Setting up a SQL Server with Change Data Capture (CDC)

Setting up a SQL Server with Change Data Capture (CDC)

Moving towards an event driven environment


While more corporations are seeing the benefits of adapting to an event-driven architecture, it’s time to take a dive into the Change Data Capture (CDC) functionality and all its merits.

CDC is a database service that enables the capturing of change events (INSERT, UPDATE, DELETE) in your database. Subsequently, these events can be provided to a messaging layer so other applications in your environment can act on them. E.g. when a user changes their order, the change gets sent to a message broker which in turn triggers other services to handle the event. An example tool that provides this functionality is Debezium. The integration pattern itself is called ‘Data Liberation pattern’ and commonly used to event-enable existing applications. More info in this blog.

But first, you must correctly configure CDC in your database. In this blog, I’ll be discussing how to set up a SQL Server database in AWS to support the CDC feature.

Create your SQL Server database on AWS

To enable CDC on SQL Server, you require either a Standard Edition, Developer Edition or an Enterprise Edition. If you already have an existing SQL Server database that meets this requirement you can skip this section and go to the next section.

In AWS Management Console, go to Services and look for the RDS feature.
Create a new database instance with the following options:

  • Engine type: Microsoft SQL Server
  • Edition: SQL Server Standard Edition (Web & Express don’t support CDC)
  • Templates: Dev/Test
  • DB instance size: you can select this based upon your database needs, for this tutorial I went with the lowest class available
  • Credential settings: choose a secure Master password (can also be autogenerated: will be given to you upon database creation)
  • Connectivity -> Additional connectivity configuration -> Public access: Yes (Add an external route to the database so you can connect to it later with SQL Server Management Studio)

Other settings can be left on default, but feel free to look around.
When you are happy with the configuration click on Create database. This could take a few minutes to complete.

Connecting to your SQL Server database instance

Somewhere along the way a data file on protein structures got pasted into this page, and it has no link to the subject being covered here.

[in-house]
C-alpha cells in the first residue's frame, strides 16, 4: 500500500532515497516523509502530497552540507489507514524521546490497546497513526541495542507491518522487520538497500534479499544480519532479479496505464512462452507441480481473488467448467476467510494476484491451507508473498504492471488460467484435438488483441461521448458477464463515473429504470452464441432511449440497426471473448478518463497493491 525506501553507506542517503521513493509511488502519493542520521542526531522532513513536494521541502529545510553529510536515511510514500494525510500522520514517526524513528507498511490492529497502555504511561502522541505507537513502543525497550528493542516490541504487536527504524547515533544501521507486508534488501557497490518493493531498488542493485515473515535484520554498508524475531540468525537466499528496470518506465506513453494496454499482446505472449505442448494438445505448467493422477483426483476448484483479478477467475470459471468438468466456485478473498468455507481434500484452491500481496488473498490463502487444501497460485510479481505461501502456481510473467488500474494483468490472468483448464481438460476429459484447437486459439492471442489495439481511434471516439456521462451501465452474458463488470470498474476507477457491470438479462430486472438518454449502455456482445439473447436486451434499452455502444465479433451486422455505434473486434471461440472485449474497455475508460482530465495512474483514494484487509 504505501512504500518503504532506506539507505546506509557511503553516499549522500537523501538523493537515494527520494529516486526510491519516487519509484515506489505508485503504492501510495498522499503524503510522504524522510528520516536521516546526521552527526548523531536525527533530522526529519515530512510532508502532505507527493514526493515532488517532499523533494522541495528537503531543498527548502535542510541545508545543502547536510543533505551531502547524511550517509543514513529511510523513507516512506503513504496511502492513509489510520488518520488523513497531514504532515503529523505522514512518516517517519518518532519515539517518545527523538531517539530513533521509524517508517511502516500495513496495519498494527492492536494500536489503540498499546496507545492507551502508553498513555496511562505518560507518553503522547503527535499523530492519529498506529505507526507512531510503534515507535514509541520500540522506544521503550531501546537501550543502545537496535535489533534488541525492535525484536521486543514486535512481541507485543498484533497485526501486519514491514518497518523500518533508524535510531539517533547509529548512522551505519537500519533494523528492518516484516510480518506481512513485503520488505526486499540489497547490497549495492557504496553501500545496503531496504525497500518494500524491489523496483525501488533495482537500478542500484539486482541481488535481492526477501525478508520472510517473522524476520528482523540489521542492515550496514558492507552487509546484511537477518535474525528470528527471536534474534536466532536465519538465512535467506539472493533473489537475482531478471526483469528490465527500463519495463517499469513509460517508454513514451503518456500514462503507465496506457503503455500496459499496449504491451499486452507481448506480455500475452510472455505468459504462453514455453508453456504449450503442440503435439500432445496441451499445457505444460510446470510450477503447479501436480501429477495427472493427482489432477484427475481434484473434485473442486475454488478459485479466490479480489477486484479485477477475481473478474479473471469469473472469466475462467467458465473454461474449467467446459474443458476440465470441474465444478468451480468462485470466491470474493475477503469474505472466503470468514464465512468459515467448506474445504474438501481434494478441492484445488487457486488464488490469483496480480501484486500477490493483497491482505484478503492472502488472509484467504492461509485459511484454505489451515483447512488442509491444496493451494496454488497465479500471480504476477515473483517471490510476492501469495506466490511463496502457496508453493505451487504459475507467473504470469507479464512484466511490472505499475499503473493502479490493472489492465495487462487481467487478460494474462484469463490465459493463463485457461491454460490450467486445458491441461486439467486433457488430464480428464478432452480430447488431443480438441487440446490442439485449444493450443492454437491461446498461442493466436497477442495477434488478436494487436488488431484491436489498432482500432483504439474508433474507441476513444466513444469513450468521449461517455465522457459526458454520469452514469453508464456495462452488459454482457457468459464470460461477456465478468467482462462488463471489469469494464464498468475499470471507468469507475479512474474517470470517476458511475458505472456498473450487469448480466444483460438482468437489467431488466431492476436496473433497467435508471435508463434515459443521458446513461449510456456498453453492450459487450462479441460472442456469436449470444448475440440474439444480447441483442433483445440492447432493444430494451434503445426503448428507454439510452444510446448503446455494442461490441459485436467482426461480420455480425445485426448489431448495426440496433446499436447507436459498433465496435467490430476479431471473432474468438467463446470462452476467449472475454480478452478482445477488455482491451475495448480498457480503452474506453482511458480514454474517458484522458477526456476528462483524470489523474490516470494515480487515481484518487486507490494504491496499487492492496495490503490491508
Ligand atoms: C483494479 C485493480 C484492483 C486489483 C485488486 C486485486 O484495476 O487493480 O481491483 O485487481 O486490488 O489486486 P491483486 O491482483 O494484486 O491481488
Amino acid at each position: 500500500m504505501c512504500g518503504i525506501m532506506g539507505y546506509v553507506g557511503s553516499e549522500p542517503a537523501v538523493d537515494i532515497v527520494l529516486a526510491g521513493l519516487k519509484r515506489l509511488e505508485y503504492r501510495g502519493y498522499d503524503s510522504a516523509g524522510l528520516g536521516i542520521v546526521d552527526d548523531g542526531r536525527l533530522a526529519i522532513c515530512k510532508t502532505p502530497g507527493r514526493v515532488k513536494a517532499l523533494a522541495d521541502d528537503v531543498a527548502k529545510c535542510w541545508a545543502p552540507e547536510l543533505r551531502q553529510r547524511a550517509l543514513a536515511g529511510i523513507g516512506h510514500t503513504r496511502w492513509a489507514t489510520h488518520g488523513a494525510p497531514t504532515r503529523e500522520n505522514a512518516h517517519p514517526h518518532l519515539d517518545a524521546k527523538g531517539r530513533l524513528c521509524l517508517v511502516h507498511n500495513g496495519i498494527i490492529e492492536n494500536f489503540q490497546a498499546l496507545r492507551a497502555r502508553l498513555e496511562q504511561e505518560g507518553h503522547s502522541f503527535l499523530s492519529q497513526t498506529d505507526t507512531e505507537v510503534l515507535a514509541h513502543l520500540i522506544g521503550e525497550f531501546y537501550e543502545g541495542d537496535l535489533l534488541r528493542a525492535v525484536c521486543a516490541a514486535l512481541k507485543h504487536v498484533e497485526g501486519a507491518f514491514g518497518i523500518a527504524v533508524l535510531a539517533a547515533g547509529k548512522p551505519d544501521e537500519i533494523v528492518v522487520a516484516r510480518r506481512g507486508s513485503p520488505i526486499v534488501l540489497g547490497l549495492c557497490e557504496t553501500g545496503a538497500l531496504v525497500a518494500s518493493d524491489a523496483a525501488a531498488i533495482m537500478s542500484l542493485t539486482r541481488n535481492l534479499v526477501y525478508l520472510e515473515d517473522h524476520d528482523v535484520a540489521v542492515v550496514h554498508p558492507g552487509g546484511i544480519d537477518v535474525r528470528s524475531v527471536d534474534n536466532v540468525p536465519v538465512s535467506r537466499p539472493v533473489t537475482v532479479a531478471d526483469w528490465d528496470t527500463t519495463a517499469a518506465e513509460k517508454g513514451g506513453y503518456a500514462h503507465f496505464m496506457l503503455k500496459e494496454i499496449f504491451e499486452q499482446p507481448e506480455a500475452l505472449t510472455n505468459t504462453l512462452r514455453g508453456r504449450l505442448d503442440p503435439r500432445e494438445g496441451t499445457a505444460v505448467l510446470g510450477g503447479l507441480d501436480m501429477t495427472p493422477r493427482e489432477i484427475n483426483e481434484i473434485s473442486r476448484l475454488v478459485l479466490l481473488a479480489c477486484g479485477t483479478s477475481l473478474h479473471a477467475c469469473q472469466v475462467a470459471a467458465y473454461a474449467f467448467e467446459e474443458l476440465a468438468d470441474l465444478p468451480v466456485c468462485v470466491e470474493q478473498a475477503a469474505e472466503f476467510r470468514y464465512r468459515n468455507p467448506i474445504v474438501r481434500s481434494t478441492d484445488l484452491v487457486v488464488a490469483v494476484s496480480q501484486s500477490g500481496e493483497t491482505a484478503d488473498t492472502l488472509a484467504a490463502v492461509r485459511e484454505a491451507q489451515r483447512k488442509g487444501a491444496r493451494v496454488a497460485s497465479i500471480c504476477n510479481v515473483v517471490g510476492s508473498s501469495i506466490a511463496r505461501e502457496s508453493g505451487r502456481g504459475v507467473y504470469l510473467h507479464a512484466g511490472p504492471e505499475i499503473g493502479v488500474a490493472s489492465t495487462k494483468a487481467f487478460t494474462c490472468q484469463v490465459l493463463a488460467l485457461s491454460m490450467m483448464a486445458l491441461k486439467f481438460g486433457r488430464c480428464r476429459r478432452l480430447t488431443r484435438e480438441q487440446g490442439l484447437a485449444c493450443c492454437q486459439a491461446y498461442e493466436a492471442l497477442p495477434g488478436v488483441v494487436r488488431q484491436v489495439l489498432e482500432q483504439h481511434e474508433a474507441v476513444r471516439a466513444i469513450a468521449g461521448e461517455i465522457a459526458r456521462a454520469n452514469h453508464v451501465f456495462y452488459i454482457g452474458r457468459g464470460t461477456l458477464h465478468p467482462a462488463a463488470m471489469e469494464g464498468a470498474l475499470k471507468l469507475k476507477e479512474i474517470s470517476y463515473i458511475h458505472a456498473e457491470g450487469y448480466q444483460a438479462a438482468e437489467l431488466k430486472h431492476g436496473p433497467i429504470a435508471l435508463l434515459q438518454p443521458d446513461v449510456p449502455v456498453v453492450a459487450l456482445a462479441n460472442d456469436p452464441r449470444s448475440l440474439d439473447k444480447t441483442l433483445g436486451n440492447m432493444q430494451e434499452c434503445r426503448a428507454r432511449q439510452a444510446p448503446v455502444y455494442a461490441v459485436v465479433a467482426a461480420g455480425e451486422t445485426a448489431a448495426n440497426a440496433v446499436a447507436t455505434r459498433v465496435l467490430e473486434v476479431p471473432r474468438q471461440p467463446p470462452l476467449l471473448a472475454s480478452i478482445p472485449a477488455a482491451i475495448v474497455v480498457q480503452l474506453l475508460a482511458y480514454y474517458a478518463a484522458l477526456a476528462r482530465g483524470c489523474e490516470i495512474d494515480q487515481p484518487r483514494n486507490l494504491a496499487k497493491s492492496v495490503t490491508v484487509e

Once your setup has been completed you will be able to connect to it via the values shown on your AWS console.

Open SQL Server Management Studio and connect to your instance with the following options:

  • Server Type: Database Engine
  • Server name: Copy and paste the value under Endpoint from your database console
  • Authentication: SQL Server Authentication with Login: admin and your Password either the password of your choosing or the autogenerated password (which you should have received a pop-up for in your console).

Proceed to Connect to the instance.

Configure CDC on SQL Server Standard Edition


  1. As stated previously, you need either a Standard, Developer or Enterprise Edition to enable CDC.
  2. You also need sysadmin rights to enable CDC. AWS RDS provides an admin account that already has this privilege.
  3. A SQL Server Agent needs to be running on the SQL Server instance.

Below are the steps to implement this SQL Server feature, making use of the SQL Server Management Studio.

Create a database

First and foremost, you need to have a database:

Enable CDC on database level

CDC works on specific tables which we will whitelist later, but before we can do this we have to enable the service for the entire database:

Enable CDC on a specific table

First create a table:

Now enable CDC on that specific table:

Check if CDC is properly enabled on it:

You should see an output like this:

Insert data into the table and verify changes are being captured:

Which should give something like the following output:

More operations to verify CDC is working properly:


Operation code 1 means delete, 2 is insert, 3 is the value before the change and 4 is the update value.

Congratulations! You have successfully enabled CDC for your database! A next step could be to implement a tool such as Debezium to process these database changes and you are on your way to having a more event driven environment.

Author: Piet Jacobs

Samuel Vandecasteele

Samuel Vandecasteele

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